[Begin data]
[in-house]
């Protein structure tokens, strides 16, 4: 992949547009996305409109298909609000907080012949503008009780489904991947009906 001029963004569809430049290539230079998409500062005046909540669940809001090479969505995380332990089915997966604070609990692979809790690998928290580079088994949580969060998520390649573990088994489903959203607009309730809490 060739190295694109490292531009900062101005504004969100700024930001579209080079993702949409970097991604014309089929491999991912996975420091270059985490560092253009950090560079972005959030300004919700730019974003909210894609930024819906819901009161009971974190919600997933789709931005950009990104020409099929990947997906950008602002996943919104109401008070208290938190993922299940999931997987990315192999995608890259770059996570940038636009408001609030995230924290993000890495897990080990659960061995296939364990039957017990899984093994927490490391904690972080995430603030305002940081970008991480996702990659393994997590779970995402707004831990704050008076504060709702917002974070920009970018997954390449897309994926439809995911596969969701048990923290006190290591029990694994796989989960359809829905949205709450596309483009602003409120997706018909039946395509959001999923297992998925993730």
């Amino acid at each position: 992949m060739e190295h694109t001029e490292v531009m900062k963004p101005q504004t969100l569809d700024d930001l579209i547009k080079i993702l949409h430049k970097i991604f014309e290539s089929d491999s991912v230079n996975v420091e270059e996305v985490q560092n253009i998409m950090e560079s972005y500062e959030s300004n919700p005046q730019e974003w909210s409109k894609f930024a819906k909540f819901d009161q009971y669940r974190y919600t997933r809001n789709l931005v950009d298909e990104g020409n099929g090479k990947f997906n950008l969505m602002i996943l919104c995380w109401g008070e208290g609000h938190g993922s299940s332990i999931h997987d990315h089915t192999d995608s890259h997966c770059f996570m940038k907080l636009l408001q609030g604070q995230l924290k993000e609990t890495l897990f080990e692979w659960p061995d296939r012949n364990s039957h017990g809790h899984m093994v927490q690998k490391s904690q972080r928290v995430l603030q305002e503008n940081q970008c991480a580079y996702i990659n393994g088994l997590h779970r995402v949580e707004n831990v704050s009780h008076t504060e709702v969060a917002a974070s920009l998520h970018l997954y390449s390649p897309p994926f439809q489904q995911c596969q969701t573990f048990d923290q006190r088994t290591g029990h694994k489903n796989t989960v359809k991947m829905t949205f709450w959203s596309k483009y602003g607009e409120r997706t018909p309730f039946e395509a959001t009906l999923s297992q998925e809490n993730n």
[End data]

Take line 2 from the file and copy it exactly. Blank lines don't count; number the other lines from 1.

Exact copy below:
């Protein structure tokens, strides 16, 4: 992949547009996305409109298909609000907080012949503008009780489904991947009906 001029963004569809430049290539230079998409500062005046909540669940809001090479969505995380332990089915997966604070609990692979809790690998928290580079088994949580969060998520390649573990088994489903959203607009309730809490 060739190295694109490292531009900062101005504004969100700024930001579209080079993702949409970097991604014309089929491999991912996975420091270059985490560092253009950090560079972005959030300004919700730019974003909210894609930024819906819901009161009971974190919600997933789709931005950009990104020409099929990947997906950008602002996943919104109401008070208290938190993922299940999931997987990315192999995608890259770059996570940038636009408001609030995230924290993000890495897990080990659960061995296939364990039957017990899984093994927490490391904690972080995430603030305002940081970008991480996702990659393994997590779970995402707004831990704050008076504060709702917002974070920009970018997954390449897309994926439809995911596969969701048990923290006190290591029990694994796989989960359809829905949205709450596309483009602003409120997706018909039946395509959001999923297992998925993730």